The Easter holiday was a busy period for phone scammers with their victims reporting a combined loss of HK$12.45 million.
Of the 11 cases reported to the police during the period, the biggest involved the loss of HK$3.47 million, while four other cases have each resulted in the loss of HK$1 million, the Hong Kong Economic Journal reports.
The losses happened after the victims revealed to the scammers the passwords to their mainland bank accounts, police said.
Fraudsters would tell their intended victims to make transactions from their Hong Kong bank accounts to their “new bank accounts” under their own names via fake official websites or smartphone apps, Sing Tao Daily reported.
Police have also observed that victims who are relatively younger and have higher educational background tend to suffer bigger losses.
Chief Inspector Tam Wai-shun said there has been a rise in the number of phone fraud cases over the past few months.
A total of 63 cases of phone scams were reported in January and February, but the number more than doubled to 168 in March and April.
In March alone, 108 cases were recorded, while 60 cases were reported this month until April 17, including 11 cases during the Easter holidays.
Of the 171 cases recorded in the first quarter of 2017, 41 of the victims were under the age of 30 and 21 were aged 31 to 40.
These two age groups alone make up for more than half of the victims in recent phone scam cases.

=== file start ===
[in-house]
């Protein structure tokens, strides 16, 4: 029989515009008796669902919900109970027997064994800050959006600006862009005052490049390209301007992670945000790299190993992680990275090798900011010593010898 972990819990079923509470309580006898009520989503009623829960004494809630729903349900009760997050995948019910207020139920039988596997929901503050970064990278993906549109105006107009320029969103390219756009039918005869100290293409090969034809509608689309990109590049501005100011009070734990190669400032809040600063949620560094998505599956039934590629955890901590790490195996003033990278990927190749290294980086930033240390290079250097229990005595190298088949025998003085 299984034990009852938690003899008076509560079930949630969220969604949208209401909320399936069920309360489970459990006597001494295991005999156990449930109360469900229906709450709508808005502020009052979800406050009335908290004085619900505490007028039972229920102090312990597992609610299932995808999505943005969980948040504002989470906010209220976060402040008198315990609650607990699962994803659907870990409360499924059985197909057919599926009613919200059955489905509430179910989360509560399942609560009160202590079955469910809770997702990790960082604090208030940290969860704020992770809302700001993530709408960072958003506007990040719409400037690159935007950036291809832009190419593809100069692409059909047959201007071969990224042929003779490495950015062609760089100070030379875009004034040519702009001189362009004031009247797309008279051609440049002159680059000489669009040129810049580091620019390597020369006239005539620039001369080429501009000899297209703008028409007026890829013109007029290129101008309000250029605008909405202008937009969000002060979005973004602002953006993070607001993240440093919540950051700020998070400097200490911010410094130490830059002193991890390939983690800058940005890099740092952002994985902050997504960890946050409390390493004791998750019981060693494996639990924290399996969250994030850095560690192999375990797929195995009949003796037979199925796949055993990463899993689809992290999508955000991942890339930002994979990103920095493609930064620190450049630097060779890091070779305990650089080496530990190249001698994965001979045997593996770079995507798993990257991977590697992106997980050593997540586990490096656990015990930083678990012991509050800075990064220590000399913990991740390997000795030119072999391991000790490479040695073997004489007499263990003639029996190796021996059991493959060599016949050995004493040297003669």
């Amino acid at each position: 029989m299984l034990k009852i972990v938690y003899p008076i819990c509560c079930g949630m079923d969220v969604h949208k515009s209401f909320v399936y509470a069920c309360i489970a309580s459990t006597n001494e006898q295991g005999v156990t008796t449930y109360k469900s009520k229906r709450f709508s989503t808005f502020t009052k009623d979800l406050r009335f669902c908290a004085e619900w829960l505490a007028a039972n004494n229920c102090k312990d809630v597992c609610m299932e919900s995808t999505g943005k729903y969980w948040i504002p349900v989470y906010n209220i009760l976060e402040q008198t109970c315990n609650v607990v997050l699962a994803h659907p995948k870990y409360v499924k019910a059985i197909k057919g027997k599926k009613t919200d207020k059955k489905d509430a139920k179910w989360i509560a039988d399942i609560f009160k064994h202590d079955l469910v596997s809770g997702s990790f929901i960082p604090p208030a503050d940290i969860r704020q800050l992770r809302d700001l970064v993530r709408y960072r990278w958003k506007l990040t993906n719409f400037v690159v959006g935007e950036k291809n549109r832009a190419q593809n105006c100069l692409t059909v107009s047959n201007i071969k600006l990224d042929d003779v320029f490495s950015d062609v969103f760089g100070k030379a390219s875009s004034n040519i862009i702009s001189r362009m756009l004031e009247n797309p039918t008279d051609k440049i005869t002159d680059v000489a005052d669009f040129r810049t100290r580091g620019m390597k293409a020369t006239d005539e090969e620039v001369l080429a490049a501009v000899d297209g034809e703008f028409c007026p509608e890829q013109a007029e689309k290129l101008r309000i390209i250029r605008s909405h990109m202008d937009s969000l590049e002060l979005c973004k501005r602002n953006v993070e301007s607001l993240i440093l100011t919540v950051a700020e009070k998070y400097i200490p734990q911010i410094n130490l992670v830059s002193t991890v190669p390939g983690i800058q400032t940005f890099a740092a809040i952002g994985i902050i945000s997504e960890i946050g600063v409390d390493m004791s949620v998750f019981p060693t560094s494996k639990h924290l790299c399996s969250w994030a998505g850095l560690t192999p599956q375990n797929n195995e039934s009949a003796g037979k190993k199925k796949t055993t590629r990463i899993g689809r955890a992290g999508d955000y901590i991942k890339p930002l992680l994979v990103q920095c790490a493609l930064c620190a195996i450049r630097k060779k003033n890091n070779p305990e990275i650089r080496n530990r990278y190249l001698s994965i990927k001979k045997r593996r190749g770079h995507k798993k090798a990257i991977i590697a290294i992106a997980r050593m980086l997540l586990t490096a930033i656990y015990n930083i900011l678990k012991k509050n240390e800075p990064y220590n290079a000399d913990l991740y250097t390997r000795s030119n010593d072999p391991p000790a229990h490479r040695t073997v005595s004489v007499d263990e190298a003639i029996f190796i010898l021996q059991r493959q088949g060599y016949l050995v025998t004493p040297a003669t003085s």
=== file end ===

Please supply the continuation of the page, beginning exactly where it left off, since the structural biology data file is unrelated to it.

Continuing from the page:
Police believe many youngsters are more susceptible to phone scams because they are more accustomed to obtaining information from their smartphones.
Scammers who claimed to be government officials accounted for 54 percent of the cases, while 23 percent pretended to represent relatives or friends.
So far this year police have arrested four suspects, two men and two women aged 25 to 44, believed to be involved in at least 11 unlawful transactions amounting to HK$7.72 million.
Tam said many of the swindlers in the reported cases are believed to be from the mainland but use apps to make it appear that their calls are coming from local numbers.
Police also revealed that a smartphone application called “Protect” could allow a third-party computer to monitor a target’s bank account password and verification code, and could even intercept SMS messages that banks send out to inform clients about their transactions.
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